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Moderation is officially in. Nearly one in three UK drinkers semi-regularly choose low and no alcohol products, compared to one in four in 2020, new research has revealed.
A fifth of those who tried low and no alcohol said they are more likely to drink these products now compared to a year ago, according to a survey by YouGov commissioned by the Portman Group, which is almost double the amount in last year’s survey (11%).
Alcohol moderation is becoming increasingly popular alongside the growing quality of non-alcoholic beverages. Many moderators are choosing lower alcohol products due to health concerns (22%) or to socialise without drinking excessively (20%), but most respondents cited being able to drive home from social events (33%) as their top reason for drinking low or no alcohol beverages.
“There has been a big increase in drinking low and no during the pandemic, indicating that many UK drinkers have looked to moderate their alcohol consumption by swapping with non-alcoholic options,” said Matt Lambert, CEO of the Portman Group. Just like with the growing flexitarian movement proving that meat eaters are often behind the rise in plant-based demand, alcohol drinkers are the main buyers of non-alcoholic products, according to the survey. More than half (58%) of non-drinkers had never even tried a low or no alcohol product.
Throughout the UK, Wales sees the highest number of semi-regular low and no alcohol consumers, according to YouGov, with a third (36%) of respondents saying they moderate their alcohol intake, up from less than a quarter in 2020. Elsewhere 32% of English and 29% of Scottish consumers said they drink low and no semi-regularly, up from 25% and 27% respectively.
Dry January has helped drive the uptake of zero alcohol beverages, but the sector is growing in its own right. Between 2020 and 2021, B2B online marketplace ShelfNow recorded a 450% increase in sales of low and no alcohol products thanks to the health and wellness trends. “Around the world, we have seen how the impact of Covid-19 has led to many adults prioritising healthier lifestyle habits, including drinking in moderation,” said Philip Linardos, co-founder and CEO of ShelfNow.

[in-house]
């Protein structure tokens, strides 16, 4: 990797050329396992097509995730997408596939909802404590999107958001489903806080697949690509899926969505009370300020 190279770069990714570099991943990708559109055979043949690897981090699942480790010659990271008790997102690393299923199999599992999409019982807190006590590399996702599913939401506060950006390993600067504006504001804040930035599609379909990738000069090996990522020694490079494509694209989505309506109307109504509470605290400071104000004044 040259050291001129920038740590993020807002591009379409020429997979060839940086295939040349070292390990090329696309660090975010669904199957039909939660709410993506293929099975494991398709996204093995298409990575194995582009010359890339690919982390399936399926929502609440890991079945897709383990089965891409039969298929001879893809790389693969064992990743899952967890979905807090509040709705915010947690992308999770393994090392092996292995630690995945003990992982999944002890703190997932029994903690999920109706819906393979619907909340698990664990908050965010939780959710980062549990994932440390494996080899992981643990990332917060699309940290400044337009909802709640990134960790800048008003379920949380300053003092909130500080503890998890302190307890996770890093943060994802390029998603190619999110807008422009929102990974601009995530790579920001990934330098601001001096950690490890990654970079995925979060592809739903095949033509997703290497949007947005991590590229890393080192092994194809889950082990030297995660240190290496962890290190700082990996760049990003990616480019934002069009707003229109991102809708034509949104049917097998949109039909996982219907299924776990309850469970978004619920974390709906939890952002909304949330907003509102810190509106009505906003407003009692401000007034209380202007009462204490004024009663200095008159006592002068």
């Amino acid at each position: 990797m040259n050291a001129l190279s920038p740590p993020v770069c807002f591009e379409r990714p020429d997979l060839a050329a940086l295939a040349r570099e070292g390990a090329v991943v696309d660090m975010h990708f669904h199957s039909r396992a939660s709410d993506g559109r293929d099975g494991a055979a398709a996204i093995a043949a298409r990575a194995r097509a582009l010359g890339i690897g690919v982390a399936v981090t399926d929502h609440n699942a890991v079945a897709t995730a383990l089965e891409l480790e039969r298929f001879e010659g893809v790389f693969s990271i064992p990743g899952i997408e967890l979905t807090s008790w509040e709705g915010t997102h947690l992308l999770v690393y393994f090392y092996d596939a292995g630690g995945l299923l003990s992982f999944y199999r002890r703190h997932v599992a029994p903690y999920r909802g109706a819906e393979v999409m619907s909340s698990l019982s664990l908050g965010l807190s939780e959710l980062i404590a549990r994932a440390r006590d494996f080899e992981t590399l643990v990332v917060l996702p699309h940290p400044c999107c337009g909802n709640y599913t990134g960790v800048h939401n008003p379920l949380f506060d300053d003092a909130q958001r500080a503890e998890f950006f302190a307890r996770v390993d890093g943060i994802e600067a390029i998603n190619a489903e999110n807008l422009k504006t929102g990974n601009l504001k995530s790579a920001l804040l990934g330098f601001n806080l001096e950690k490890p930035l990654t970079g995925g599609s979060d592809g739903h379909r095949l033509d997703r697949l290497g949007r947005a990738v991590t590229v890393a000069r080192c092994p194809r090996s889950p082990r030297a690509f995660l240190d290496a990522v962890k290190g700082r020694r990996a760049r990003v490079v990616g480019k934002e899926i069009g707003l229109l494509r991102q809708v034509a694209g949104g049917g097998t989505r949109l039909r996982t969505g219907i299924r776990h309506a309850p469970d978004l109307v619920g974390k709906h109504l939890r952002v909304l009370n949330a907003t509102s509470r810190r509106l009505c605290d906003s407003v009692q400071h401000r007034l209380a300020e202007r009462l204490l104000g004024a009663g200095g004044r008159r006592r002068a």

According to Lucky Saint, the official beer of Dry January, physical and mental health remains top of the agenda following the pandemic, directly correlating with sales of low and no-alcohol beer rising 58 per cent in the UK in 2020. The brand said one in eight UK adults plan to take part in Dry January this year, and with 70% of those who take part still drinking less six months later, stocking alcohol-free drinks can be a year-round sales booster for retailers.
Luke Boase, founder of Lucky Saint, told Speciality Food that stocking premium alcohol-free options is important for independent retailers year-round. “Taste trumps everything. If you’re doing Dry January, or if you’re just cutting down on alcohol in general, you still deserve a great tasting drink,” he said. “So when we look for an alcohol-free option, we’re going to go with the one which gives us the best experience. Retailers who focus on quality alcohol-free drinks are going to do better than those who see it as a gimmick for Dry Jan. Especially with the move towards a ‘sober curious’ lifestyle that so many people are making.”